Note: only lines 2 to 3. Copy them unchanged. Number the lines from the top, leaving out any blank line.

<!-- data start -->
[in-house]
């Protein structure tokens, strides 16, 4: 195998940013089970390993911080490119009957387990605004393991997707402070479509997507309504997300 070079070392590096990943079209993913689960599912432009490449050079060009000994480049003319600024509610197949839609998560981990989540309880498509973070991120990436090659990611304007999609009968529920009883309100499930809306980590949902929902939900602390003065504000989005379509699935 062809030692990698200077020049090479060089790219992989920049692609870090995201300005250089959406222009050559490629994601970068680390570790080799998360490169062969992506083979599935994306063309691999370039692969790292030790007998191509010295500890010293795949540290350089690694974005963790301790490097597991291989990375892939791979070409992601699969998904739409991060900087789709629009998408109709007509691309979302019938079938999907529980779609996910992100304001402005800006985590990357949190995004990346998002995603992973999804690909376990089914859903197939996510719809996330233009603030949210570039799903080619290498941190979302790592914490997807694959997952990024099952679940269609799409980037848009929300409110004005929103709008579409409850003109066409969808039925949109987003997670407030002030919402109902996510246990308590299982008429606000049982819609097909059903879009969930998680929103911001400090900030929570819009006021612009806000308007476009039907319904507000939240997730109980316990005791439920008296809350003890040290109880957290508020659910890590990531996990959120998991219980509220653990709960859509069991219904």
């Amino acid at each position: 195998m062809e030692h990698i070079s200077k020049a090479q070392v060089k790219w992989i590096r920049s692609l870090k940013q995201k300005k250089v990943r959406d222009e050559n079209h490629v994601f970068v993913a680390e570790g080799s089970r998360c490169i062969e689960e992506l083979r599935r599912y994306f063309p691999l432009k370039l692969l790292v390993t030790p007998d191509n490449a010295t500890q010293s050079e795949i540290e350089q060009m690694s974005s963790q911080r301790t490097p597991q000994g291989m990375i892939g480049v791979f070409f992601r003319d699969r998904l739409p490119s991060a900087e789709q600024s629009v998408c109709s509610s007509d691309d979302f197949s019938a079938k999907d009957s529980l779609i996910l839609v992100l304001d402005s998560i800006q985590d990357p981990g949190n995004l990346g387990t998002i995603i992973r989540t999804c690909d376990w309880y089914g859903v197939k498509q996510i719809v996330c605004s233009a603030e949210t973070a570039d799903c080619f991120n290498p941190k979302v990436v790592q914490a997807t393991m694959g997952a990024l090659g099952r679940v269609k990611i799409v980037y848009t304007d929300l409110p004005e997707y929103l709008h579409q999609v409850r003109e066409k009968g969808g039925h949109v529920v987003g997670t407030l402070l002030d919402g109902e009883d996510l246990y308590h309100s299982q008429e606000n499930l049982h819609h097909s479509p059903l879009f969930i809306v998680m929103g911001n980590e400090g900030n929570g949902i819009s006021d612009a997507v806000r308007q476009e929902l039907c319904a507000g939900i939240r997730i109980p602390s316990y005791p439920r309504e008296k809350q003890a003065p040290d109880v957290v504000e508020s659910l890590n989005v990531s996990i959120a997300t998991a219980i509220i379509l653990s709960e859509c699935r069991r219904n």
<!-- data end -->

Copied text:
């Protein structure tokens, strides 16, 4: 195998940013089970390993911080490119009957387990605004393991997707402070479509997507309504997300 070079070392590096990943079209993913689960599912432009490449050079060009000994480049003319600024509610197949839609998560981990989540309880498509973070991120990436090659990611304007999609009968529920009883309100499930809306980590949902929902939900602390003065504000989005379509699935 062809030692990698200077020049090479060089790219992989920049692609870090995201300005250089959406222009050559490629994601970068680390570790080799998360490169062969992506083979599935994306063309691999370039692969790292030790007998191509010295500890010293795949540290350089690694974005963790301790490097597991291989990375892939791979070409992601699969998904739409991060900087789709629009998408109709007509691309979302019938079938999907529980779609996910992100304001402005800006985590990357949190995004990346998002995603992973999804690909376990089914859903197939996510719809996330233009603030949210570039799903080619290498941190979302790592914490997807694959997952990024099952679940269609799409980037848009929300409110004005929103709008579409409850003109066409969808039925949109987003997670407030002030919402109902996510246990308590299982008429606000049982819609097909059903879009969930998680929103911001400090900030929570819009006021612009806000308007476009039907319904507000939240997730109980316990005791439920008296809350003890040290109880957290508020659910890590990531996990959120998991219980509220653990709960859509069991219904």
């Amino acid at each position: 195998m062809e030692h990698i070079s200077k020049a090479q070392v060089k790219w992989i590096r920049s692609l870090k940013q995201k300005k250089v990943r959406d222009e050559n079209h490629v994601f970068v993913a680390e570790g080799s089970r998360c490169i062969e689960e992506l083979r599935r599912y994306f063309p691999l432009k370039l692969l790292v390993t030790p007998d191509n490449a010295t500890q010293s050079e795949i540290e350089q060009m690694s974005s963790q911080r301790t490097p597991q000994g291989m990375i892939g480049v791979f070409f992601r003319d699969r998904l739409p490119s991060a900087e789709q600024s629009v998408c109709s509610s007509d691309d979302f197949s019938a079938k999907d009957s529980l779609i996910l839609v992100l304001d402005s998560i800006q985590d990357p981990g949190n995004l990346g387990t998002i995603i992973r989540t999804c690909d376990w309880y089914g859903v197939k498509q996510i719809v996330c605004s233009a603030e949210t973070a570039d799903c080619f991120n290498p941190k979302v990436v790592q914490a997807t393991m694959g997952a990024l090659g099952r679940v269609k990611i799409v980037y848009t304007d929300l409110p004005e997707y929103l709008h579409q999609v409850r003109e066409k009968g969808g039925h949109v529920v987003g997670t407030l402070l002030d919402g109902e009883d996510l246990y308590h309100s299982q008429e606000n499930l049982h819609h097909s479509p059903l879009f969930i809306v998680m929103g911001n980590e400090g900030n929570g949902i819009s006021d612009a997507v806000r308007q476009e929902l039907c319904a507000g939900i939240r997730i109980p602390s316990y005791p439920r309504e008296k809350q003890a003065p040290d109880v957290v504000e508020s659910l890590n989005v990531s996990i959120a997300t998991a219980i509220i379509l653990s709960e859509c699935r069991r219904n």